10 Tips For Turning Up The Volume On What You Have To Say

My 13-year old son and I were in the car having what I thought was a conversation. I was mid-sentence when my son held up his hand, faced me, and said, “Mom, at this point you sound like a spoon in the blender.”
Clever, I grant you, but ouch. I was stunned.
My intentions were well-meaning, but unfortunately my “coaching for success” was coming across more like “clamoring and duress.”
Of course, I realize my experience with my adolescent son was not unlike that of many parents. But, as someone who earns a living as a professional speaker and facilitator, this experience suddenly made me recognize how hard it is for everyone to be heard and understood.
I hear from many clients – even those working at the highest levels in their organizations in HR, legal or compliance departments – that they sometimes feel powerless and unheard.
Worse yet, in their frustration about not being heard, they occasionally resort to levels of animation and emotion that later garner complaints from others who characterize them as being mean or unprofessional.
The issue – whether at work or in our personal lives – is how do we turn up the volume on what we have to say so that we feel heard and valued? Just as importantly, how do we highlight what we have to say without the risk of causing others to cringe or tune us out? Or, in my son’s vernacular, how do we keep the spoon out of the blender?
Here are my tips:

  • Pick the moment. Listening and multitasking are contradictory activities. Request permission. Let the person know that you have something to discuss and ask them when would be a good time to talk so they can focus on what you say.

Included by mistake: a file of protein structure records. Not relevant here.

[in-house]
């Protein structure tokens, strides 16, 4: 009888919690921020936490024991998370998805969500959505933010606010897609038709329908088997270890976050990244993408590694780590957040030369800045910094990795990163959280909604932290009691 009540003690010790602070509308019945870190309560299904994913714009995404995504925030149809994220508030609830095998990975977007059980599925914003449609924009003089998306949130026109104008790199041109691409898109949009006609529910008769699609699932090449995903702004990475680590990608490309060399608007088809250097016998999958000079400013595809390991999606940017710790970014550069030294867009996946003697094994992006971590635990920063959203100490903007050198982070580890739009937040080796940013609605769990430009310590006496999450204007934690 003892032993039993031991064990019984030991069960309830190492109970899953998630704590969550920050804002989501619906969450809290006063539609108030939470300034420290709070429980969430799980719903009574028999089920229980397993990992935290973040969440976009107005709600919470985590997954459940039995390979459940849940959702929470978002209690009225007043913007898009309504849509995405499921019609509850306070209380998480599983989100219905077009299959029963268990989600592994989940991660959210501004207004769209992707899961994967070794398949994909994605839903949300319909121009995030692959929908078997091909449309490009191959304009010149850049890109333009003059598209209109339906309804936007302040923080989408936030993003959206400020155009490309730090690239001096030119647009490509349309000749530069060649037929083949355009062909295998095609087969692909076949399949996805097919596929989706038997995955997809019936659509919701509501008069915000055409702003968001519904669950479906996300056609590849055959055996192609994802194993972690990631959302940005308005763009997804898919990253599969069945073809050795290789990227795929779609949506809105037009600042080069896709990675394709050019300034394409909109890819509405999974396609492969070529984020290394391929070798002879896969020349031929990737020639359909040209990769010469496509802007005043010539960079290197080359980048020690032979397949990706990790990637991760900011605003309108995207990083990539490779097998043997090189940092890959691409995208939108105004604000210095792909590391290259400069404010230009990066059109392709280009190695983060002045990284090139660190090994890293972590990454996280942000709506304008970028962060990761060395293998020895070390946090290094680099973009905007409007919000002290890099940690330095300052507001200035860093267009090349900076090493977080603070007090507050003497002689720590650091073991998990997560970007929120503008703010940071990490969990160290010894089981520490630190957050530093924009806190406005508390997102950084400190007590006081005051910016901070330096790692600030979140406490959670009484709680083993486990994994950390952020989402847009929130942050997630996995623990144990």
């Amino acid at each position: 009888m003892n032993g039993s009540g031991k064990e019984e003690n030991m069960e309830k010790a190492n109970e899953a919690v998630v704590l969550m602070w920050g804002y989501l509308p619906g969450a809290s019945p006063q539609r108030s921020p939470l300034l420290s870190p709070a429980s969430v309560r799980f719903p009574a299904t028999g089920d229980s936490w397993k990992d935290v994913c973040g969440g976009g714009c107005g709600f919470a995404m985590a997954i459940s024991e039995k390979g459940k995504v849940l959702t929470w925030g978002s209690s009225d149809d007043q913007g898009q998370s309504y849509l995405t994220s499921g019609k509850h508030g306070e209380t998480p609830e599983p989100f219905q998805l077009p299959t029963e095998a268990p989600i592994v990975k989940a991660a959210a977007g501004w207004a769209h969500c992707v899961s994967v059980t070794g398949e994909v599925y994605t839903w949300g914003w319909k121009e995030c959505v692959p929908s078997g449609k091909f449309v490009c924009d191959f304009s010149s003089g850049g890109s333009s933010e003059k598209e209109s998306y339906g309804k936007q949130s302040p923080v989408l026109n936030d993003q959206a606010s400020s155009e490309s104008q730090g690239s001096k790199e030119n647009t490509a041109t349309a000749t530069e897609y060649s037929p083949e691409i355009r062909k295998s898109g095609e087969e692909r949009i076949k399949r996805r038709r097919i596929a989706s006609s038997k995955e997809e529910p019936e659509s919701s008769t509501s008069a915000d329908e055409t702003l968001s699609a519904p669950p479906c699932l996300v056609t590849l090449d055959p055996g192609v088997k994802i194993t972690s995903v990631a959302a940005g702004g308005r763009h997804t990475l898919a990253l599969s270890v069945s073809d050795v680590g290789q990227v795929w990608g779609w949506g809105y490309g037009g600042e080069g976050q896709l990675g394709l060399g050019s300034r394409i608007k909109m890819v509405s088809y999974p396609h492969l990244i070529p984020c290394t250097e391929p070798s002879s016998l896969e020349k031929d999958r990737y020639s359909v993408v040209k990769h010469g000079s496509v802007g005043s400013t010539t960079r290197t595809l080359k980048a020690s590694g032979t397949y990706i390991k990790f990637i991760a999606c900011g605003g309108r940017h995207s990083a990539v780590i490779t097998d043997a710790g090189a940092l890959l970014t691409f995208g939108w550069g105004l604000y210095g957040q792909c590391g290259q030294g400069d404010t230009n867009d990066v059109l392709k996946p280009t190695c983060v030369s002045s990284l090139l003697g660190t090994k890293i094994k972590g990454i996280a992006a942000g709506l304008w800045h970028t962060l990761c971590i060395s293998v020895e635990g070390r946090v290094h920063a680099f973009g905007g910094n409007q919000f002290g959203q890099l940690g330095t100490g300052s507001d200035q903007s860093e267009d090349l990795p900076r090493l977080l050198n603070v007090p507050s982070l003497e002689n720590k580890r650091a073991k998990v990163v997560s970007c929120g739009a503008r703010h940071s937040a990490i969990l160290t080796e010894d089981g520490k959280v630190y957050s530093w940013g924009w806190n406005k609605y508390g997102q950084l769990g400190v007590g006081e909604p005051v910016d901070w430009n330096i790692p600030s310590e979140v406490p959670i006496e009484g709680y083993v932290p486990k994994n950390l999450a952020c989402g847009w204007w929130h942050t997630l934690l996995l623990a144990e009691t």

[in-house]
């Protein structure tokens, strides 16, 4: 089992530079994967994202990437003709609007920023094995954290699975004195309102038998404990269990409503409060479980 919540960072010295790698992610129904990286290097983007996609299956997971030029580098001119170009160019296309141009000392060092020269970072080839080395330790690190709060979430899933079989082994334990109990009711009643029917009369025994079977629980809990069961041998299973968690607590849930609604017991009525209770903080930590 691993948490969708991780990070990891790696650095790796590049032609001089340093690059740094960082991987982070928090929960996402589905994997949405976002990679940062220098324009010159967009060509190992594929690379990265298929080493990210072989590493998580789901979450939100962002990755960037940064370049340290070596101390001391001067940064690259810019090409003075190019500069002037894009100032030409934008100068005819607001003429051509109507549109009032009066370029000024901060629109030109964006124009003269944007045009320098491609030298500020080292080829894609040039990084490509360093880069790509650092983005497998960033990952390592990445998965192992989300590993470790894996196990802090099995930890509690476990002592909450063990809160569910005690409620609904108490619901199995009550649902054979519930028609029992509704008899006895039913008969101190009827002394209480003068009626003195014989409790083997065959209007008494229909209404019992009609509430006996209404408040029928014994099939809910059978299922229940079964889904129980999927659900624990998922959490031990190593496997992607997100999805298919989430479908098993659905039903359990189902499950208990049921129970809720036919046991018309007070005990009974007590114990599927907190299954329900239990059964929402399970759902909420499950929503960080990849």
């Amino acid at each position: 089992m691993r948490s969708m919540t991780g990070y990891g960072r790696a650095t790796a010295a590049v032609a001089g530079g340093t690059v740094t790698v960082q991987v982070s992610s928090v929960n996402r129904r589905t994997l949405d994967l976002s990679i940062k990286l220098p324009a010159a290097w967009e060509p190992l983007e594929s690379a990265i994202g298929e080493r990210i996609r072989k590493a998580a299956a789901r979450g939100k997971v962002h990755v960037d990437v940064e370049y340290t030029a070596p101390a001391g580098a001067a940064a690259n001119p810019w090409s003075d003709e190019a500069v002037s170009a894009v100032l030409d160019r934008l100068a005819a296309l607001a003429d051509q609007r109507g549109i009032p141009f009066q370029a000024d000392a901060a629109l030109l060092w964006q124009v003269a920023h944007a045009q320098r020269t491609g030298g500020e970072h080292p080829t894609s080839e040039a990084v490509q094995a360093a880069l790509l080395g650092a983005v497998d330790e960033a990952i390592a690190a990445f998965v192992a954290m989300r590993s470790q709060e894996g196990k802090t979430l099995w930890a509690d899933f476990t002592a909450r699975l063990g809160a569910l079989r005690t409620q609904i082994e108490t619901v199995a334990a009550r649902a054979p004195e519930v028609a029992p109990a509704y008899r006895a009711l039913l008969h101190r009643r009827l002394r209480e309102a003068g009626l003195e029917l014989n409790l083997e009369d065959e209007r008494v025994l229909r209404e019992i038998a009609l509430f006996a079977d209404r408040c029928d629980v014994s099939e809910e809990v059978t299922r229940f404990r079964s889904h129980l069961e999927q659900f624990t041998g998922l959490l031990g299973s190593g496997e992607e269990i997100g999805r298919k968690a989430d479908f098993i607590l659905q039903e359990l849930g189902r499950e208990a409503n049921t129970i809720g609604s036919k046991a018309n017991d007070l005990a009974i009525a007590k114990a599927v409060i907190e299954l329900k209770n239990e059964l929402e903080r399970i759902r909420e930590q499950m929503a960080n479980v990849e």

• Offer perspective. Provide context for why you are talking now. Offer your intention and explain the big picture. What’s at stake for you/us?
  • Speak calmly. If you are angry or frustrated, wait – take a walk before you talk. This is harder than it seems because it requires that you be aware of how you are really feeling about a situation before you begin to engage in a conversation about it. Even if you do come to the conversation calmly, other things may happen during an exchange that could provoke certain emotions. If you can’t step away, then take a break in the moment. Take a deep breath and let it out slowly. As you breathe out, focus on relaxing your face. You’ll know that your face is relaxed when your mouth naturally comes to rest in the shape of a slight smile. Bonus: Once your face is relaxed, your tone of voice will be much calmer and having taken a breath, you are apt to speak more slowly.
  • Be truthful. Speak honestly and directly. Trying to be diplomatic or soften the blow often causes us to add extraneous comments that can seem insincere or leave others wondering what else is going on that we’re not being honest about.
  • Make your point. Arrive at your bottom line only once. Don’t keep circling back to your reasons. You will have more impact if you get to the point and then let it sink in.
  • Pause; use silence to invite response. It is natural to want to keep talking and re-making the point when the other person doesn’t respond, but don’t. Just breathe and allow the other person the opportunity to take in what you’ve just said.
  • Really listen. Ask questions, make eye contact, remove distractions. It is absolutely critical that we demonstrate that we are earnestly making an effort to understand the impact we have on others.
  • Acknowledge the response you get. If you get no response, acknowledge that.
  • Ask for next steps. Summarize the conversation and reach agreement about what action will be taken going forward.
  • Thank your listener. The overall impact of a successful conversation is more than an agreement on next steps; it’s about the relationship. After a conversation, express appreciation for how the other person made you feel as a result of engaging with you. Let them know that you feel valued when they hear you.

No matter what the situation — whether giving a speech, addressing a performance issue, asking for an alternative work schedule, or talking with your teenager — these tips can help you communicate more effectively and increase the likelihood that you will be heard.

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